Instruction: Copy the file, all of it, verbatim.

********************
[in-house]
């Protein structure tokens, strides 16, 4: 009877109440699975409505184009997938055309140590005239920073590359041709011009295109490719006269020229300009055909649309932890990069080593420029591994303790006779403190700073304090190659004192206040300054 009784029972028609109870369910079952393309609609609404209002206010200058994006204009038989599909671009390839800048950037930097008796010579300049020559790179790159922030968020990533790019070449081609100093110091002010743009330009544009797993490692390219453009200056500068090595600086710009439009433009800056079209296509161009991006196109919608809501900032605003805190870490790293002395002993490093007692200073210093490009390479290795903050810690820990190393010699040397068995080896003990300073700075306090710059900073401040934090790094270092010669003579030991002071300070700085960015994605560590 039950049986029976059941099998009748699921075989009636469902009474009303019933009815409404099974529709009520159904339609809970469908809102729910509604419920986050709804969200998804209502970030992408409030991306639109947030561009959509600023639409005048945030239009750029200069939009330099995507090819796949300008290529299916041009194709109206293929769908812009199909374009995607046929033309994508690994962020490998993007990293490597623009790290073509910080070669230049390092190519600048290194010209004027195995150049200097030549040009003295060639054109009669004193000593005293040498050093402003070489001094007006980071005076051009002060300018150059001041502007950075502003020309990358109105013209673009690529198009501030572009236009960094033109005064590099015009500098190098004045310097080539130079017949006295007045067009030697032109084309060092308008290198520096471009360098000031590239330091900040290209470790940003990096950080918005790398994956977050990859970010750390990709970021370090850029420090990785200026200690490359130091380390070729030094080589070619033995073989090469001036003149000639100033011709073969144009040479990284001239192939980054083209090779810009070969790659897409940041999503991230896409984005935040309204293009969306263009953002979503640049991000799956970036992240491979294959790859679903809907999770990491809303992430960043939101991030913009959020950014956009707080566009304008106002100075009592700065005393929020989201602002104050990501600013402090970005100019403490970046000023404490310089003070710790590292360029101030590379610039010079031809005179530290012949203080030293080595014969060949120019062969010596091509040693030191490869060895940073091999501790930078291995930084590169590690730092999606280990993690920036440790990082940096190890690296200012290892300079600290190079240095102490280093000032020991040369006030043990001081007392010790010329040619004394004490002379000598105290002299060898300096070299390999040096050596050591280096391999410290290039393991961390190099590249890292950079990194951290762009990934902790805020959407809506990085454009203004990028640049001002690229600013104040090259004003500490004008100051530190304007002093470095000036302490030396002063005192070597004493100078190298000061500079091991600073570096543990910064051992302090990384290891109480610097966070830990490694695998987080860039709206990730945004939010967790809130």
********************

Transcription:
[in-house]
């Protein structure tokens, strides 16, 4: 009877109440699975409505184009997938055309140590005239920073590359041709011009295109490719006269020229300009055909649309932890990069080593420029591994303790006779403190700073304090190659004192206040300054 009784029972028609109870369910079952393309609609609404209002206010200058994006204009038989599909671009390839800048950037930097008796010579300049020559790179790159922030968020990533790019070449081609100093110091002010743009330009544009797993490692390219453009200056500068090595600086710009439009433009800056079209296509161009991006196109919608809501900032605003805190870490790293002395002993490093007692200073210093490009390479290795903050810690820990190393010699040397068995080896003990300073700075306090710059900073401040934090790094270092010669003579030991002071300070700085960015994605560590 039950049986029976059941099998009748699921075989009636469902009474009303019933009815409404099974529709009520159904339609809970469908809102729910509604419920986050709804969200998804209502970030992408409030991306639109947030561009959509600023639409005048945030239009750029200069939009330099995507090819796949300008290529299916041009194709109206293929769908812009199909374009995607046929033309994508690994962020490998993007990293490597623009790290073509910080070669230049390092190519600048290194010209004027195995150049200097030549040009003295060639054109009669004193000593005293040498050093402003070489001094007006980071005076051009002060300018150059001041502007950075502003020309990358109105013209673009690529198009501030572009236009960094033109005064590099015009500098190098004045310097080539130079017949006295007045067009030697032109084309060092308008290198520096471009360098000031590239330091900040290209470790940003990096950080918005790398994956977050990859970010750390990709970021370090850029420090990785200026200690490359130091380390070729030094080589070619033995073989090469001036003149000639100033011709073969144009040479990284001239192939980054083209090779810009070969790659897409940041999503991230896409984005935040309204293009969306263009953002979503640049991000799956970036992240491979294959790859679903809907999770990491809303992430960043939101991030913009959020950014956009707080566009304008106002100075009592700065005393929020989201602002104050990501600013402090970005100019403490970046000023404490310089003070710790590292360029101030590379610039010079031809005179530290012949203080030293080595014969060949120019062969010596091509040693030191490869060895940073091999501790930078291995930084590169590690730092999606280990993690920036440790990082940096190890690296200012290892300079600290190079240095102490280093000032020991040369006030043990001081007392010790010329040619004394004490002379000598105290002299060898300096070299390999040096050596050591280096391999410290290039393991961390190099590249890292950079990194951290762009990934902790805020959407809506990085454009203004990028640049001002690229600013104040090259004003500490004008100051530190304007002093470095000036302490030396002063005192070597004493100078190298000061500079091991600073570096543990910064051992302090990384290891109480610097966070830990490694695998987080860039709206990730945004939010967790809130």